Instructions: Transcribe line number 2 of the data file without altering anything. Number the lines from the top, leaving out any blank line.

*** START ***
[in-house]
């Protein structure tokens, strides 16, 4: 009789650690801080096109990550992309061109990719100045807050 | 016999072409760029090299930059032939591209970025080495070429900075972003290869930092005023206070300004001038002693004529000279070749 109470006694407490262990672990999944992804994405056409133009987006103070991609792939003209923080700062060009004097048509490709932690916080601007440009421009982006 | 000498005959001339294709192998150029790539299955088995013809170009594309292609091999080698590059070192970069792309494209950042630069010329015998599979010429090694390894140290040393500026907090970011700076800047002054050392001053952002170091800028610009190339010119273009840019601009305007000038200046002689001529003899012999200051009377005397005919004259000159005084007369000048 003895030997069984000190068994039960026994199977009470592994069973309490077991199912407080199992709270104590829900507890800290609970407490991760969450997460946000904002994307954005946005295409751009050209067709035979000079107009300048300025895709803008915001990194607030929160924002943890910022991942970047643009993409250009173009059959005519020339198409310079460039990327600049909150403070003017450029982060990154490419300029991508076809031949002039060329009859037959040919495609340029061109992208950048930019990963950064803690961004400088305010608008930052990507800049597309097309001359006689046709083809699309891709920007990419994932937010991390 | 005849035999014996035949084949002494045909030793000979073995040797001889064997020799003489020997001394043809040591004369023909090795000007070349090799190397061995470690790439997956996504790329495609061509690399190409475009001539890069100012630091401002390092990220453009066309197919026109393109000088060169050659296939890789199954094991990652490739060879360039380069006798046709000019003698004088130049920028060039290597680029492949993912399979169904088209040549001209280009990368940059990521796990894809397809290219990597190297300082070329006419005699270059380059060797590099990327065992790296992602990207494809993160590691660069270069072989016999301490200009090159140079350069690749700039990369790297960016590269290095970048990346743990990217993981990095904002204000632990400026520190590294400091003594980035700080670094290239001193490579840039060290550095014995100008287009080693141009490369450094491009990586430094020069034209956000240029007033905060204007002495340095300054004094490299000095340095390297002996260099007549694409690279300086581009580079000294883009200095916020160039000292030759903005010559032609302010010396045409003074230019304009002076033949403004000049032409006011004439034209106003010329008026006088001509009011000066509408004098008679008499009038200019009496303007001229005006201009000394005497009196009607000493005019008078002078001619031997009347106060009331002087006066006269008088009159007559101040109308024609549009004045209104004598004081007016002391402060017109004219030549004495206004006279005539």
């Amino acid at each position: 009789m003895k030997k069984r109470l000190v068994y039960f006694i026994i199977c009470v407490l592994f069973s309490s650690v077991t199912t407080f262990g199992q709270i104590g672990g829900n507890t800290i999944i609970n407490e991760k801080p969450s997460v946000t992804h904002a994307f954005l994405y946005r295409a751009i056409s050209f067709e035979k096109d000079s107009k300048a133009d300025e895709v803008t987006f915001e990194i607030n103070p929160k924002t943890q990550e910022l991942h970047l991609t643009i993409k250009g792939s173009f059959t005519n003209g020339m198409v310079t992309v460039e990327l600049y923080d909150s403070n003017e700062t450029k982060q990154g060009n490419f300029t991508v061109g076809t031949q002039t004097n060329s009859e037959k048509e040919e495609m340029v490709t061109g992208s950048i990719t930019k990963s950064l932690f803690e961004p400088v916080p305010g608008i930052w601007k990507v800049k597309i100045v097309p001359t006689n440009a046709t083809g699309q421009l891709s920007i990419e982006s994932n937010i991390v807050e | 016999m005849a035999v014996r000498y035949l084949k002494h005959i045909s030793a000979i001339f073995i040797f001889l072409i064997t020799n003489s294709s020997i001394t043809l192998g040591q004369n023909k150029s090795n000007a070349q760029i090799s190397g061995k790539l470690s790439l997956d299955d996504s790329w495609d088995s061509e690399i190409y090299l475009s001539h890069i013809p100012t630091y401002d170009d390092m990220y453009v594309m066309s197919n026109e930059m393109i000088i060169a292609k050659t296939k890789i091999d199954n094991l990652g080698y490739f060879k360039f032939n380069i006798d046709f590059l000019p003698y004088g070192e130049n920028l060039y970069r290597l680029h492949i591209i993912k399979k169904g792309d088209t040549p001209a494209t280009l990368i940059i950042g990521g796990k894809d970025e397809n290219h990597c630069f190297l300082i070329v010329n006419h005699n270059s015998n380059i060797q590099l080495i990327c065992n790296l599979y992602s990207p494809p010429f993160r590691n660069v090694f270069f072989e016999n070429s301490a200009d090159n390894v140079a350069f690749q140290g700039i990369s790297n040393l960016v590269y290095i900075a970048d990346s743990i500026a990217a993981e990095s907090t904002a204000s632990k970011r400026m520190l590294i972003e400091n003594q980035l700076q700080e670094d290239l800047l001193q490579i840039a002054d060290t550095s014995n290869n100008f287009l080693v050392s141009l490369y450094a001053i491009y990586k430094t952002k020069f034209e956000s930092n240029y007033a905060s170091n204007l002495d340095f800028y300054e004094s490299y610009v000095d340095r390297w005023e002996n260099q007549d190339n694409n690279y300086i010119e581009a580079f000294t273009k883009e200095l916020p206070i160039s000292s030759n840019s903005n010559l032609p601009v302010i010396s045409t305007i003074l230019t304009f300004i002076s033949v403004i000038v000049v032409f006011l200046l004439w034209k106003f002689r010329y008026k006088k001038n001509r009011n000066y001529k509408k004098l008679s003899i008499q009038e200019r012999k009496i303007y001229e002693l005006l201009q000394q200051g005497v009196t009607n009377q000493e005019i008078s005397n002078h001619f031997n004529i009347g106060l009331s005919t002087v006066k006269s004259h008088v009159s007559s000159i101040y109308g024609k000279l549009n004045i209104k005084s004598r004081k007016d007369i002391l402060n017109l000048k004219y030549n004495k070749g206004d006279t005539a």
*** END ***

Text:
């Protein structure tokens, strides 16, 4: 009789650690801080096109990550992309061109990719100045807050 | 016999072409760029090299930059032939591209970025080495070429900075972003290869930092005023206070300004001038002693004529000279070749 109470006694407490262990672990999944992804994405056409133009987006103070991609792939003209923080700062060009004097048509490709932690916080601007440009421009982006 | 000498005959001339294709192998150029790539299955088995013809170009594309292609091999080698590059070192970069792309494209950042630069010329015998599979010429090694390894140290040393500026907090970011700076800047002054050392001053952002170091800028610009190339010119273009840019601009305007000038200046002689001529003899012999200051009377005397005919004259000159005084007369000048 003895030997069984000190068994039960026994199977009470592994069973309490077991199912407080199992709270104590829900507890800290609970407490991760969450997460946000904002994307954005946005295409751009050209067709035979000079107009300048300025895709803008915001990194607030929160924002943890910022991942970047643009993409250009173009059959005519020339198409310079460039990327600049909150403070003017450029982060990154490419300029991508076809031949002039060329009859037959040919495609340029061109992208950048930019990963950064803690961004400088305010608008930052990507800049597309097309001359006689046709083809699309891709920007990419994932937010991390 | 005849035999014996035949084949002494045909030793000979073995040797001889064997020799003489020997001394043809040591004369023909090795000007070349090799190397061995470690790439997956996504790329495609061509690399190409475009001539890069100012630091401002390092990220453009066309197919026109393109000088060169050659296939890789199954094991990652490739060879360039380069006798046709000019003698004088130049920028060039290597680029492949993912399979169904088209040549001209280009990368940059990521796990894809397809290219990597190297300082070329006419005699270059380059060797590099990327065992790296992602990207494809993160590691660069270069072989016999301490200009090159140079350069690749700039990369790297960016590269290095970048990346743990990217993981990095904002204000632990400026520190590294400091003594980035700080670094290239001193490579840039060290550095014995100008287009080693141009490369450094491009990586430094020069034209956000240029007033905060204007002495340095300054004094490299000095340095390297002996260099007549694409690279300086581009580079000294883009200095916020160039000292030759903005010559032609302010010396045409003074230019304009002076033949403004000049032409006011004439034209106003010329008026006088001509009011000066509408004098008679008499009038200019009496303007001229005006201009000394005497009196009607000493005019008078002078001619031997009347106060009331002087006066006269008088009159007559101040109308024609549009004045209104004598004081007016002391402060017109004219030549004495206004006279005539």